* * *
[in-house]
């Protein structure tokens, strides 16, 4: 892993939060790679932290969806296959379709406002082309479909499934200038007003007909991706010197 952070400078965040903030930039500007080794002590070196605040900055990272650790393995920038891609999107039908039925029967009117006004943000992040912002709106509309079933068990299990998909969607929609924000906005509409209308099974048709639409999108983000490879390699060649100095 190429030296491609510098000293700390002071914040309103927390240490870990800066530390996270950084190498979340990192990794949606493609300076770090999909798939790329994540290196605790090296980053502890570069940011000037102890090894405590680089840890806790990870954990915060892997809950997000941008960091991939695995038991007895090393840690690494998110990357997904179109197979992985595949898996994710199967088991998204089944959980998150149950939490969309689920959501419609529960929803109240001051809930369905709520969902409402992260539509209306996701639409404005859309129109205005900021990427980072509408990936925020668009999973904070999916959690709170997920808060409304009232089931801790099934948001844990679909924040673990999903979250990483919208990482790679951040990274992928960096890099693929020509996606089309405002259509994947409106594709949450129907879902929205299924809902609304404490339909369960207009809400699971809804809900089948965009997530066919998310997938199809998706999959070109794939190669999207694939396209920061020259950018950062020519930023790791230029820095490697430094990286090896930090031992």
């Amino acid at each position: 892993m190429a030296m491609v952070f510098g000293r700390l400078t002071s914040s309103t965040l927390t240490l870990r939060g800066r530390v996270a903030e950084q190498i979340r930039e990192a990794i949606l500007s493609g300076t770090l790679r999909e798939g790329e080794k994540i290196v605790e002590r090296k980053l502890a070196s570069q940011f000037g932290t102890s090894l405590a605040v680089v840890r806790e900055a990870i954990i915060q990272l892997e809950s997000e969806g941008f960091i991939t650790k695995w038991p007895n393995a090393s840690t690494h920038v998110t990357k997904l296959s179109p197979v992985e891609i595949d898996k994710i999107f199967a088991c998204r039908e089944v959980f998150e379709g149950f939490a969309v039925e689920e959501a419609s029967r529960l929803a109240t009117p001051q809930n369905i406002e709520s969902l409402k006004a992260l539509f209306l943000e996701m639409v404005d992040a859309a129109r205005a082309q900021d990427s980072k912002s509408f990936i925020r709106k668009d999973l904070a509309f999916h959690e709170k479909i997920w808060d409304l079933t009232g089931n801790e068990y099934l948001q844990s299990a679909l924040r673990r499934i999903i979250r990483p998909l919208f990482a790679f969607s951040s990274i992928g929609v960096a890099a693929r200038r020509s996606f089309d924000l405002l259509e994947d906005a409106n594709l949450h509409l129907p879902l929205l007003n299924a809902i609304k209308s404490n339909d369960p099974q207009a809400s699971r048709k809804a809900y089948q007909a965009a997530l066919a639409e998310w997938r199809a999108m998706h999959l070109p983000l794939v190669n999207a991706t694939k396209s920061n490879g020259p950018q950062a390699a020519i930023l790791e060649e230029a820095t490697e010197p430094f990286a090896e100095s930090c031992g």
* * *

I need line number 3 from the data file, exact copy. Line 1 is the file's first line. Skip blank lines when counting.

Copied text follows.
């Amino acid at each position: 892993m190429a030296m491609v952070f510098g000293r700390l400078t002071s914040s309103t965040l927390t240490l870990r939060g800066r530390v996270a903030e950084q190498i979340r930039e990192a990794i949606l500007s493609g300076t770090l790679r999909e798939g790329e080794k994540i290196v605790e002590r090296k980053l502890a070196s570069q940011f000037g932290t102890s090894l405590a605040v680089v840890r806790e900055a990870i954990i915060q990272l892997e809950s997000e969806g941008f960091i991939t650790k695995w038991p007895n393995a090393s840690t690494h920038v998110t990357k997904l296959s179109p197979v992985e891609i595949d898996k994710i999107f199967a088991c998204r039908e089944v959980f998150e379709g149950f939490a969309v039925e689920e959501a419609s029967r529960l929803a109240t009117p001051q809930n369905i406002e709520s969902l409402k006004a992260l539509f209306l943000e996701m639409v404005d992040a859309a129109r205005a082309q900021d990427s980072k912002s509408f990936i925020r709106k668009d999973l904070a509309f999916h959690e709170k479909i997920w808060d409304l079933t009232g089931n801790e068990y099934l948001q844990s299990a679909l924040r673990r499934i999903i979250r990483p998909l919208f990482a790679f969607s951040s990274i992928g929609v960096a890099a693929r200038r020509s996606f089309d924000l405002l259509e994947d906005a409106n594709l949450h509409l129907p879902l929205l007003n299924a809902i609304k209308s404490n339909d369960p099974q207009a809400s699971r048709k809804a809900y089948q007909a965009a997530l066919a639409e998310w997938r199809a999108m998706h999959l070109p983000l794939v190669n999207a991706t694939k396209s920061n490879g020259p950018q950062a390699a020519i930023l790791e060649e230029a820095t490697e010197p430094f990286a090896e100095s930090c031992g």